8. Which one event will forever remain etched in your memory?

Standing on the tube (London Underground) platform after my first day at the Inchbald School of Design and feeling deliriously happy that I'd finally found my niche.... I had loathed and detested every minute of my 5 year Architecture Degree at University. I remember looking down at the tracks and watching all the mice running around.

9. If you were stranded on a desert island and could only take one book, what would it be?

"A Pattern Language", an absolute design bible and classic, as I'd be needing to design a new civilisation on the island, and would want to get it right of course.

Otherwise if only stranded for a few months "The Cooks Companion" by Stephanie Alexander so that I could work out what to cook with the ingredients available on the island.

10. What made you finally write a blog?

Don't want to end on a downer, but it was the death of my Mother from Cancer last year. The blog gave me a bit of light relief and some unexpected support during a very difficult time.

So as I said, I'm not passing on the award, but thought I'd mention a few blogs I enjoy reading if you haven't already clicked on the links on my sidebar

In random order

The Lime Walk - written by sometimes Bowral resident Jenny, who is building a beautiful new home, and currently travelling through Europe to her house in France. She also has an absolutely amazing beach house on the NSW central coast, which I would happily live in full time.

Lovely Jublies, written by Z, a Perth Blogger who has an amazing shoe and dress collection/ habit and a very witty way of writing.

Diary of a Hobart Housewife - written by Tasmanian blogger Romy, who has currently packed her family up to live in the French Countryside for a term of school.

Jodie from About Last Weekend, is a New Zealander transplanted in California and documents her life there in a very entertaining way.

Fifi from Fifi's Fabulous Things a Brisbane based blogger who writes thoughtful posts on things she is liking at the moment, from clothes to food to music to books.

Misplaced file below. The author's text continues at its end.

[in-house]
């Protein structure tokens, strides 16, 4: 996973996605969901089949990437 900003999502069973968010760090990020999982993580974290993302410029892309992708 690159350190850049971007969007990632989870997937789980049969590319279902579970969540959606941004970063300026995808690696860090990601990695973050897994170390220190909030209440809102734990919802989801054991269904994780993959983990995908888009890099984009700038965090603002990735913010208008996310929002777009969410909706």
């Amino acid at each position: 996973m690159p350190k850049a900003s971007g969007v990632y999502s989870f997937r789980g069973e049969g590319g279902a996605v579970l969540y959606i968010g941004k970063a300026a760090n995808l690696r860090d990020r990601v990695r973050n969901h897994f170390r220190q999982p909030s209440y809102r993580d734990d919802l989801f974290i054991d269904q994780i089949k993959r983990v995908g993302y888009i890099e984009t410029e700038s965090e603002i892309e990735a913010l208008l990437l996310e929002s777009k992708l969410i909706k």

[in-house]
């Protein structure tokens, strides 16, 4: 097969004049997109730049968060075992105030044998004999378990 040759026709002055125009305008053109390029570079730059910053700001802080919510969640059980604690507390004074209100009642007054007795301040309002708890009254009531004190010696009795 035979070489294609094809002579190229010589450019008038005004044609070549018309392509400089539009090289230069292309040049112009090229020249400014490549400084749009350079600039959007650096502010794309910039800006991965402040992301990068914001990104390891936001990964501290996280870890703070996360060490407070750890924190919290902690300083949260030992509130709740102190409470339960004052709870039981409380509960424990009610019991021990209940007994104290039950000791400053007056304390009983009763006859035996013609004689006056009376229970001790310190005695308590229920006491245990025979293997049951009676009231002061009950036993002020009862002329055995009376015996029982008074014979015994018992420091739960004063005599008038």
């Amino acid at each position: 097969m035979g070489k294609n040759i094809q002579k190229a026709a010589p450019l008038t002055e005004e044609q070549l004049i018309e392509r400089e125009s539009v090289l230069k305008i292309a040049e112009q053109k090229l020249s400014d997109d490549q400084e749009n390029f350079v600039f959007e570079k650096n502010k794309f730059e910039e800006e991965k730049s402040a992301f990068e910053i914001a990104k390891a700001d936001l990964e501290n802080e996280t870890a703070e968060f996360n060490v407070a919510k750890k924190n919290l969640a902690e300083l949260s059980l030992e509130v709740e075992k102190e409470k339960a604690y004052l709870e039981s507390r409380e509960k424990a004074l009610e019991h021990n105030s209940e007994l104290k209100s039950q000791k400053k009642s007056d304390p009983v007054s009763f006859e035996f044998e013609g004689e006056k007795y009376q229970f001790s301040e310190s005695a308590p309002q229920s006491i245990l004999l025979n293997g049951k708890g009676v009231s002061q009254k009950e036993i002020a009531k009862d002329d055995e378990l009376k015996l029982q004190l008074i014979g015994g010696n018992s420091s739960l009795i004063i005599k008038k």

Laura from Elsee Blog, who has an adorable newborn daughter and is renovating her home in Sydney... and is a talented graphic designer.

And finally A Farmer's Wife from Life in the Country blog. Life on a large farm in Western Australia and the general happenings of day to day life in the country.

Oh, and nearly forgot one more of my favourites, and a new blog (only 3 months old) - Ruth from Clothing Fixations. A J. Crew addict and Sydney resident, Ruth writes about her wardrobe and life in Sydney.. with occasional references to her ability to read things like War and Peace in Russian... Fashion with Brains.

enjoy x
Have you seen the television programme "Fake or Fortune"? It was a BBC production hosted by Fiona Bruce and starring Philip Mould, both of Antiques Roadshow fame. Philip Mould is an Art Dealer in London, and the premise of the programme was to follow one of his very educated hunches that an average painting being sold at Auction somewhere in the world was hiding the work of a Master underneath. The process of restoration of the canvas was then followed, and the subsequent authentication process revealed a painting worth millions of dollars.

Recently, I picked up a copy of the book "The Art Detective - Fakes, Frauds and Finds and the Search for Lost Treasures" by Philip Mould on the bargain table outside Dillon's bookstore on The Parade at Norwood for $6.99. It's a reasonably slim hardcover book packed full of his best stories of discovering Rembrandts, Gainsboroughs and Hogarths in places as diverse as provincial Auction rooms, on eBay (a $70 Gainsborough), and hidden behind panelling in a barn. The process of restoration he detailed was absolutely fascinating to me. I definitely recommend the book if you're at all interested in Art and history and antiques... it was full of good stories.

Now, I hide a little bit of an addiction... I love an Auction house. I was brought up trailing around after my Mother to Church Fete's, Antique fairs, and Antique stores, bric a brac shops and Op (thrift) shops, as well as Auction Houses. It's a bit of a family passion - one of my sisters finds the lure of the Auction rooms hard to resist too.

Recently, I was thinking that I should use my natural talent for always gravitating toward the most expensive item in any shop (what I like to think is caused by my ability to hone in on good design...maybe?) and apply that to the local Auction houses. There are two in Adelaide - Small and Whitfield in Unley, and Scammel's in Kent Town. So when scanning through the lots one Saturday, two children guaranteed to distract by my side, I noticed a sweet little watercolour painting, barely larger than a postcard. It was framed in a hideously cheap frame that you'd buy at any photographic supply shop - you know the type with the little turn things on the back for putting a photo into the mount. Distractingly it had a burgundy/ brownish mount, but the little painting had been stuck to it, rather than being framed by it. On the back in spidery handwriting was A.J. Hewins 1940.

In the auction catalogue, it was written as being circa 1984. Thanks to the Internet, a quick google of the Artists name revealed that it was by a water colourist that was quite well known - it's an English painting, and painted by the man who produced many of the railway posters in the 1920's and 1930's (such as those below).